A rare  porcelain figurine
A rare Dresden porcelain figurine
Porcelain is a type of hard semi-translucent ceramic generally fired at a higher temperature than glazed earthenware, or stoneware pottery. It is white, but mildly translucent and can be decorated to provide colour.

Chinese porcelain

Chinese porcelain is made from a hard paste comprised of the clay kaolin and a feldspar called petuntse, which cements the vessel and seals any pores. China is high-quality porcelain. Most china comes from the city of Jingdezhen in China's Jiangxi province.


Jingdezhen, under a variety of names, has been central to porcelain production in China since at least the early Han Dynasty. Earliest techniques were very primitive, barely above the level of standard pottery. By the time of the Southern and Northern Dynasty period, however, techniques and materials had been improved to the point that Jingdezhen clay was refined into porcelain.

The Sui and Tang Dynasties introduced high-temperature kilns, resulting in pure, translucent whites, attractive to the eye, as well as a variety of advanced glazing techniques. These improvements produced smooth, durable porcelain ware. The resulting product was often referred to as "false jade".


The most noticeable difference between porcelain and the other pottery clays is that it 'wets' very quickly (that is, added water has a noticeably greater effect on the plasticity for porcelain than other clays), and that it tends to continue to 'move' for longer than other clays, requiring experience in handling to attain optimum results.

Porcelain clays can be chemically formulated for strength, plasticity and durability to the point that they can be used as throwing bodies. Porcelain ware was produced on the potter's wheel in many historic cultures, including China and Japan. Many categories of glazes, e.g. celedons, were formulated specifically for their striking effects on porcelain. Modern potters also produce porcelain ware, and generally believe these clay bodies challenge production, firing and glazing skills. Commercially formulated procelain bodies are generally available through most clay distributers.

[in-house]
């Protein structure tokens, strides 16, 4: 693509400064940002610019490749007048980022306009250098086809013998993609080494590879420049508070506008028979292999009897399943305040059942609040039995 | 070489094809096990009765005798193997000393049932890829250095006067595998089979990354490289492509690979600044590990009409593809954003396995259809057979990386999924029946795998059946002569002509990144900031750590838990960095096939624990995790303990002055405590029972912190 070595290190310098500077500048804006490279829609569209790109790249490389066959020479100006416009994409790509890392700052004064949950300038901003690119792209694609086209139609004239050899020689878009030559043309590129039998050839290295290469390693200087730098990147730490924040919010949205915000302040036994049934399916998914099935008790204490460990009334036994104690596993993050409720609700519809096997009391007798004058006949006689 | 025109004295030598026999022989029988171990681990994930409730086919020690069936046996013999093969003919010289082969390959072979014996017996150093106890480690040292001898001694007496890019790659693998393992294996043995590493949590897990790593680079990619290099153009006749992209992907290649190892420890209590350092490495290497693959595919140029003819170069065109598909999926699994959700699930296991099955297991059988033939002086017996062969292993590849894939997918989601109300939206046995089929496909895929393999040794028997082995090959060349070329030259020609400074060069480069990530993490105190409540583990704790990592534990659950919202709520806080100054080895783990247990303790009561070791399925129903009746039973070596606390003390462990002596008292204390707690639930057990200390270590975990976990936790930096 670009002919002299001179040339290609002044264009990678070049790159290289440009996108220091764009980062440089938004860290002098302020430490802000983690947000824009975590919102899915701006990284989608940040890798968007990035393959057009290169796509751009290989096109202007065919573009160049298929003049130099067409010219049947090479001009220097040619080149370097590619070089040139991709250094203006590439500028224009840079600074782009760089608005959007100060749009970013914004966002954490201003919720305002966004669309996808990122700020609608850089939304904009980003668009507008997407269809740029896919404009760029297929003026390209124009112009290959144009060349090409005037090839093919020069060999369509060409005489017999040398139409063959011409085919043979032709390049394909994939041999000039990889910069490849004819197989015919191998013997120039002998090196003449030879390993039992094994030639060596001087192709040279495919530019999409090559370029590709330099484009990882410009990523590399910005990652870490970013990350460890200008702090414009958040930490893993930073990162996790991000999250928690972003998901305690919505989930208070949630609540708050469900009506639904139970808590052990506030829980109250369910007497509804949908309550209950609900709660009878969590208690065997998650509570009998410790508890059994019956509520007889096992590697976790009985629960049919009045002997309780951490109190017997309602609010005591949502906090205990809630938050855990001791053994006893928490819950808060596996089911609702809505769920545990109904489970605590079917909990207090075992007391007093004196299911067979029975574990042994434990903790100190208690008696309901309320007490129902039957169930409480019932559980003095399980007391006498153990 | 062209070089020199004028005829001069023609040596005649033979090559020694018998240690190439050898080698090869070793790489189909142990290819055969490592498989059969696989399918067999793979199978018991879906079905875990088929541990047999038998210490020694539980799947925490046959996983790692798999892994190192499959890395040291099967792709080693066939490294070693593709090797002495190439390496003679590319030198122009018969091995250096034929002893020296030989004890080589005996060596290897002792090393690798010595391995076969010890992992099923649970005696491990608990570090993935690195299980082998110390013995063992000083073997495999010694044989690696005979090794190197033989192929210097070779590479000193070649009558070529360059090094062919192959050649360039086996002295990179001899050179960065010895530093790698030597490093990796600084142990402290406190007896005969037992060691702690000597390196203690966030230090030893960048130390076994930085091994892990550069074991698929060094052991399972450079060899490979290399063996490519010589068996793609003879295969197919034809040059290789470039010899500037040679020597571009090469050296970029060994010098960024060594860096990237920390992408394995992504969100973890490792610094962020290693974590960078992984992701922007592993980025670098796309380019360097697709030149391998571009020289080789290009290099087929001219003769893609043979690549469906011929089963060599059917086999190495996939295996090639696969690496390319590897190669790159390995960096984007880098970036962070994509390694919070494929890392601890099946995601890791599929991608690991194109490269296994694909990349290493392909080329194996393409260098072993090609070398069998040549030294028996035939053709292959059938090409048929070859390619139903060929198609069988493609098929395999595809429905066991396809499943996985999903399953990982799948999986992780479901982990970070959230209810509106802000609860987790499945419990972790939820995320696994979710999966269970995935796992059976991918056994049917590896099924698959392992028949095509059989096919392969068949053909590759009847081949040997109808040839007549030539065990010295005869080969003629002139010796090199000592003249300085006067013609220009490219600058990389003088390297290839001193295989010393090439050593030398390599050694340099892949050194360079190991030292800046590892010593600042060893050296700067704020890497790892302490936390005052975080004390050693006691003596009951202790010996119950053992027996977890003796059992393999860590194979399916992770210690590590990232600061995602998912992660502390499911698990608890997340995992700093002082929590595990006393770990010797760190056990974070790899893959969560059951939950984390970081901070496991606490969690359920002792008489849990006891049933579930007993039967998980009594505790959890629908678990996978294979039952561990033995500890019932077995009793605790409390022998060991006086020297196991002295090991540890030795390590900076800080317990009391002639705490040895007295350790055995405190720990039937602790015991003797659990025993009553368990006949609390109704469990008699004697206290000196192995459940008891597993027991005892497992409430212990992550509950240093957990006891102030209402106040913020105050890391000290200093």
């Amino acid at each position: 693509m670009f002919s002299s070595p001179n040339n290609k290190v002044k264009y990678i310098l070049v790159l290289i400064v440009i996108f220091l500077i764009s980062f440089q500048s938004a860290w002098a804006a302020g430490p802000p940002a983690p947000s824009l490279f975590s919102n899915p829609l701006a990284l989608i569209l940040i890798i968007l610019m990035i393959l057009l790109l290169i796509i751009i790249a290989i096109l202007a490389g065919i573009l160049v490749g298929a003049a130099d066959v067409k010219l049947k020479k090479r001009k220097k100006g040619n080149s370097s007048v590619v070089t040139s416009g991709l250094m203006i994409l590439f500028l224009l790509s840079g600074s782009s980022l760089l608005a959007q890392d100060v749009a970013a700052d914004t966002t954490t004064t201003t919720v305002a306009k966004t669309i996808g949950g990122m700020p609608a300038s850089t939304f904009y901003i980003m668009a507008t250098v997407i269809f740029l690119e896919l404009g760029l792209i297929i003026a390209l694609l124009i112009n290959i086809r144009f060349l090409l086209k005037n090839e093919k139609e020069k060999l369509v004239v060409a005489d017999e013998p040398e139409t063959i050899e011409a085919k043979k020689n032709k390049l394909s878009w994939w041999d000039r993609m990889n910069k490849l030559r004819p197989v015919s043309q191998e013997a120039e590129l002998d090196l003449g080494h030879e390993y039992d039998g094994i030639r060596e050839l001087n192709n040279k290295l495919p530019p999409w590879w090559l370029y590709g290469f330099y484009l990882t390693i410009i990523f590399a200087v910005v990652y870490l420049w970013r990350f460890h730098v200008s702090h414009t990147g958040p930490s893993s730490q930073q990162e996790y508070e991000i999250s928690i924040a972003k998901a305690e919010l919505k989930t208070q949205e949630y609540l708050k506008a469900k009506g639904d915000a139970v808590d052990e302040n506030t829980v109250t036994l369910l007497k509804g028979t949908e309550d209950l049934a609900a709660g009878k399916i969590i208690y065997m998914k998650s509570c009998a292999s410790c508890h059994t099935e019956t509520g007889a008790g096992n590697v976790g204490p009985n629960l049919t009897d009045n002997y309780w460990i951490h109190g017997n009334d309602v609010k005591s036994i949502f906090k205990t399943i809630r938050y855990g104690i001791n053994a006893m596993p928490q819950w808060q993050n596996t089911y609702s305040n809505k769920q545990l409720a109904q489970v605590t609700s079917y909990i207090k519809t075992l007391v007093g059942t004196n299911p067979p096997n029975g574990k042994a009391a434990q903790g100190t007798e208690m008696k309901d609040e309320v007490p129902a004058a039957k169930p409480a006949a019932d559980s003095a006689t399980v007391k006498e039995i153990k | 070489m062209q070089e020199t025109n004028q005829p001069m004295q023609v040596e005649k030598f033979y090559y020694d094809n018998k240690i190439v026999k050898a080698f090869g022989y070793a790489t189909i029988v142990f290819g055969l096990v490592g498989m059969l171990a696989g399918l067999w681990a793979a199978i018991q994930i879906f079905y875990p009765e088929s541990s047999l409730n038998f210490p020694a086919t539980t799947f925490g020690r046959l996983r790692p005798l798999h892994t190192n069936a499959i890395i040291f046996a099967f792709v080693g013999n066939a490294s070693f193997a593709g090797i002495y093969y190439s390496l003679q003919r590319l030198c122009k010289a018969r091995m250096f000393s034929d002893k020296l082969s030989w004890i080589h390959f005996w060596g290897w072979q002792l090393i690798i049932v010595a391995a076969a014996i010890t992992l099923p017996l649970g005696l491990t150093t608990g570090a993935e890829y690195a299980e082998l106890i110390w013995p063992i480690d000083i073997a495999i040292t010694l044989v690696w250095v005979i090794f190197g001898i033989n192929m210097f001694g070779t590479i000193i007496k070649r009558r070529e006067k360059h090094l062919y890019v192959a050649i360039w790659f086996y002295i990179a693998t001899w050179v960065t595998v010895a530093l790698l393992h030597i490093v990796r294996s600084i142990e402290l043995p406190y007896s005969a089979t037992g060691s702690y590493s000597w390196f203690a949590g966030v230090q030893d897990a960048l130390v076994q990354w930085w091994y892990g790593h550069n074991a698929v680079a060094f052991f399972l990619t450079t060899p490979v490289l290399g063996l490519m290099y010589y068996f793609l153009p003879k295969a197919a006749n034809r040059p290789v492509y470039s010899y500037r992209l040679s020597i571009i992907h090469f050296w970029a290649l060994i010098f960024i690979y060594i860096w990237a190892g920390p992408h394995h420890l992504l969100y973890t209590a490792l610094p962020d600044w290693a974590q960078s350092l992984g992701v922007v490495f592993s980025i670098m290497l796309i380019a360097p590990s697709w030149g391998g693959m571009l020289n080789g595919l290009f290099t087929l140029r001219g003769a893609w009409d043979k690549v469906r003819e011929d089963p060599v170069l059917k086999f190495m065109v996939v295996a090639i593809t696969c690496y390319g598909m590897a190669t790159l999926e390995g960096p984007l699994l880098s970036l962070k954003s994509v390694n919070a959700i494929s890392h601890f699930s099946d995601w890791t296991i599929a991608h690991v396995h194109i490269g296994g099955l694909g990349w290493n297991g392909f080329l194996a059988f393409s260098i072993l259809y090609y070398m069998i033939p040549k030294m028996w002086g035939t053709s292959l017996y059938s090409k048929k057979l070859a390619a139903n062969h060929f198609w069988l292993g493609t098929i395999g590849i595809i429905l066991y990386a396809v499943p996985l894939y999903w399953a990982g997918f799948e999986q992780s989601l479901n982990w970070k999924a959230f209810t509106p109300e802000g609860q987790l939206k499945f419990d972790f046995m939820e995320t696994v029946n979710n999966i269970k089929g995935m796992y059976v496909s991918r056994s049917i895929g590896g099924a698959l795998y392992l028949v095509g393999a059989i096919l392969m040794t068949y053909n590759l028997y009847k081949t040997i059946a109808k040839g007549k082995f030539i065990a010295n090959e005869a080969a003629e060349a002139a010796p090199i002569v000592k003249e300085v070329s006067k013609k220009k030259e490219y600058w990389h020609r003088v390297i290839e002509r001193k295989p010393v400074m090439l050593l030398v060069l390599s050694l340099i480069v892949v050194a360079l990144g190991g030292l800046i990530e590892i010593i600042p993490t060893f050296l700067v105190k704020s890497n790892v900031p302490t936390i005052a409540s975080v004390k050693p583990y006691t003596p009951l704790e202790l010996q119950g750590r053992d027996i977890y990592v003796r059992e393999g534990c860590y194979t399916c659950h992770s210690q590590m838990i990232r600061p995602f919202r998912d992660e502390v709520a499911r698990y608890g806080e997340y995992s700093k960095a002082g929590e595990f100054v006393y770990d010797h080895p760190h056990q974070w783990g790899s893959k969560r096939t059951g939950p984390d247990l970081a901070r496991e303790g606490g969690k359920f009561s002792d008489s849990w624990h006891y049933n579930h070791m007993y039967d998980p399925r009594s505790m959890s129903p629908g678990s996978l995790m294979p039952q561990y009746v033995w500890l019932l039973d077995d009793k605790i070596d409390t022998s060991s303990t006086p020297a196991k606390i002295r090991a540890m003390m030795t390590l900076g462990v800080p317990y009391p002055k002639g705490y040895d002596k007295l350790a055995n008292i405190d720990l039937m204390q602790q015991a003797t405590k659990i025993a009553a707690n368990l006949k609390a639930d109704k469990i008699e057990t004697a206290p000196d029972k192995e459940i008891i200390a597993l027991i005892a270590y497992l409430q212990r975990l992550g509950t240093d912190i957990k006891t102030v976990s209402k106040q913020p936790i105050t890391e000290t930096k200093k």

Porcelain ware of all types is typically biscuit fired at around 1000 degrees Celsius (1800 degrees Fahrenheit), and glaze fired (the final firing) at 1300°C (2300°F) or higher.

See also

Japanese porcelain

European porcelain

The European porcelain was invented in Dresden and Meissen in Saxony, Germany, in the reign of the Elector Augustus the Strong (1694-1733), where today can also be found the largest porcelain collection in the world. For over 200 years European alchemists had unsuccessfully tried to discover the secret of the Japanese and Chinese porcelain masters, until Augustus set out to discover the hidden process. Johann Friedrich Bttger finally unearthed the recipe to cure Augustus of his obsession with "White Gold".

The Europeans used a soft paste, which makes for weaker porcelain than the Chinese method. To compensate, around 1750 the English began to use calcined bone ash to strengthen their porcelain, with the resulting material (typically comprising 25% to 50% bone ash) becoming known as bone china.

Key people and places


External links

Chinese Porcelain:

de:Porzellan eo:Porcelano fr:Porcelaine io:Porcelano he:חרסינה nl:Porselein ja:陶磁器 pl:Porcelana ru:Фарфор


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